The three degrees of YED are positive, negative and zero. For positive YED, it is further categorized into two types which are income inelastic (0<yed<1) and=”” income=”” elastic=”” (yed=””>1). For income inelastic, the percentage increase in quantity demanded is positive but less than the percentage increase in income. When the demand for a good is income inelastic, the percentage of income spent on that good decreases as income increases. Those will be considered normal goods such as clothes, food and travel. But for income elastic demand, the percentage increase in quantity demanded exceeds the percentage increase in income. When the demand for a good is income elastic, the percentage of income spent on that good increases as income increases. For example, if the price of a doughnut is constant and 9 doughnuts an hour are bought. So when income rises from rm975 to tm1025 a week, the quantity of doughnuts sold rise to 11 an hour, ceteris paribus. The change in quantity demanded is 2 and the average quantity is 10 doughnuts, so the quantity demanded increases by 20% and the change in income is tm50 and the average is rm1000 so income increases by 5%. The income elasticity of demand for doughnut is:</yed<1)>
20% = 4%
Therefore, it is said that the income elasticity demand for pizza is elastic. Next is negative YED (YED<0) demand will fall if income rises. Those goods are inferior, for example second-hand goods and bus travel. The logic behind this is that when a personââ‚¬â„¢s income rises, he will opt for normal or better goods rather than something of low quality. Lastly, is zero YED (YED=0), this means that the quantity demanded will not change as income changes. The good is a necessity, for example rice and toothpaste. People will still continue buying necessities no matter what their income is because it is necessary for them for living.
Equilibrium is a situation in which opposing forces balance each other out. Equilibrium in a market occurs when the price balances the plans of buyers and sellers. The equilibrium price is the price at which the quantity demanded equals the quantity supplied.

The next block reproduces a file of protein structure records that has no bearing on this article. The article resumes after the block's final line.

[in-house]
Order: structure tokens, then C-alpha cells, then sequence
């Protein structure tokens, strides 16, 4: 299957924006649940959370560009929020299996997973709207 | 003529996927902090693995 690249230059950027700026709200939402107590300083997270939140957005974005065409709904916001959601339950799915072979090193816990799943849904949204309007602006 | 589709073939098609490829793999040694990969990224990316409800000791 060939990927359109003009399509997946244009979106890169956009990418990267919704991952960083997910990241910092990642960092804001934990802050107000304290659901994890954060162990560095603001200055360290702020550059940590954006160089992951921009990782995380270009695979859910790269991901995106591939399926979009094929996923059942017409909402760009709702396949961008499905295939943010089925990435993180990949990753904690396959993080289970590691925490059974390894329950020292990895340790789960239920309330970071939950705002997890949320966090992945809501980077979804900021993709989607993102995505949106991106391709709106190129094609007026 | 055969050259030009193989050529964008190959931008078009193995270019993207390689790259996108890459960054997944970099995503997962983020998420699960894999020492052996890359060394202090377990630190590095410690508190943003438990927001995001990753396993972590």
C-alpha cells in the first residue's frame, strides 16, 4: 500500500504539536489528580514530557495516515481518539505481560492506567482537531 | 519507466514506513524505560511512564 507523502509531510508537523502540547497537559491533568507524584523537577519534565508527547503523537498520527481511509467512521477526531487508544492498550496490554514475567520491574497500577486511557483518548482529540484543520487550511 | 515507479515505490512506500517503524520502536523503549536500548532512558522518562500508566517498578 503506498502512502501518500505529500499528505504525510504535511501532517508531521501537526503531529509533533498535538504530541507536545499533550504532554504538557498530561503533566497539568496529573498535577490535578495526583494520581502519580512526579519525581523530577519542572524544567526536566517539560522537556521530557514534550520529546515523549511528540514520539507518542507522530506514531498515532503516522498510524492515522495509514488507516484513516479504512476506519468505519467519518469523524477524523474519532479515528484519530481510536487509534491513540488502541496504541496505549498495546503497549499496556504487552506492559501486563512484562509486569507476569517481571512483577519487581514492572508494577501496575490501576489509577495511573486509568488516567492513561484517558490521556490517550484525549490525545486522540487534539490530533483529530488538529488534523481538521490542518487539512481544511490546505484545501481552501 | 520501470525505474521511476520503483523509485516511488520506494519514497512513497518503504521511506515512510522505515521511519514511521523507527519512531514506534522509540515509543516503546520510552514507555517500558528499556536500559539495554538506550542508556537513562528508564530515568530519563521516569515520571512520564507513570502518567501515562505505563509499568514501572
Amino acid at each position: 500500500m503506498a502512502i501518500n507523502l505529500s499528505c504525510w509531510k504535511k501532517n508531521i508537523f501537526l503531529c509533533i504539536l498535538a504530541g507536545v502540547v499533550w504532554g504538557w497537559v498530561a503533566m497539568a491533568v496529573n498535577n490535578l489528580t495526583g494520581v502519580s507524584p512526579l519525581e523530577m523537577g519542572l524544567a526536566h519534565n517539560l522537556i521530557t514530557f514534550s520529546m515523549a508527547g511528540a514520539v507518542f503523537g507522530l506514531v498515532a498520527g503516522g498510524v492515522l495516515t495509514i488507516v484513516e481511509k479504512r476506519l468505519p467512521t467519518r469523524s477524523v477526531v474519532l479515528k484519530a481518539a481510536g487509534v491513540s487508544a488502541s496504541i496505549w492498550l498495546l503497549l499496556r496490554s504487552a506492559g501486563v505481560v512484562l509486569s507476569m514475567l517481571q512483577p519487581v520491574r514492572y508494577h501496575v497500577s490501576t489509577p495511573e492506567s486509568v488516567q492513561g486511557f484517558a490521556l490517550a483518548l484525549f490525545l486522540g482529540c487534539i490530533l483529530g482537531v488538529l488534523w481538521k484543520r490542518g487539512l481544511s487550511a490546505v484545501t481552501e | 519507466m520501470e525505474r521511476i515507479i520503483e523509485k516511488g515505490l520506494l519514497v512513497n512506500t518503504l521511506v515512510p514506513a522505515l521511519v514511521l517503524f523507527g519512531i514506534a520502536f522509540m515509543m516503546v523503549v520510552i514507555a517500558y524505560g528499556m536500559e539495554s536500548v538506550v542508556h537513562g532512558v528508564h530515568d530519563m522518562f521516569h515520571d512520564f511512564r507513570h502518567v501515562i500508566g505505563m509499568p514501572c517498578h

Consumer surplus is defined as the value of a good minus the price paid for it, summed over the quantity bought. It is measured by the area under the demand curve and above the price paid, up to the quantity bought.
Producer surplus is determined by subtracting the marginal cost from the price received for a good and summed over the quantity sold. It is measured by the area below the market price and above the supple curve.
b.) The production possibility frontier (PPF) marks the boundary between the combination of goods and services that can be produced. There are four assumptions that are made which are the economy is efficient, there are a fixed amount of resources, a fixed level of technology and there are only two goods. In order to achieve efficiency there must be full employment and full production. The opportunity cost of an activity is the value of the next best alternative that must be forgone to undertake the activity. Scarcity is a situation where there is not enough resources to produce enough a good to satisfy the needs of the consumers. Choice occurs when scarcity forces consumers to make a choice in order to maximise satisfaction. PPF illustrates these three principles of economics; choice, scarcity and opportunity cost. Because of scarcity, a society has to make choices between the productions of two goods with scarce resources available. Most choice involves opportunity costs.
Parkin.M, Economics 9th edition ,Pearson International Edition
McConnell,Brue & Flynn Economics 18th edition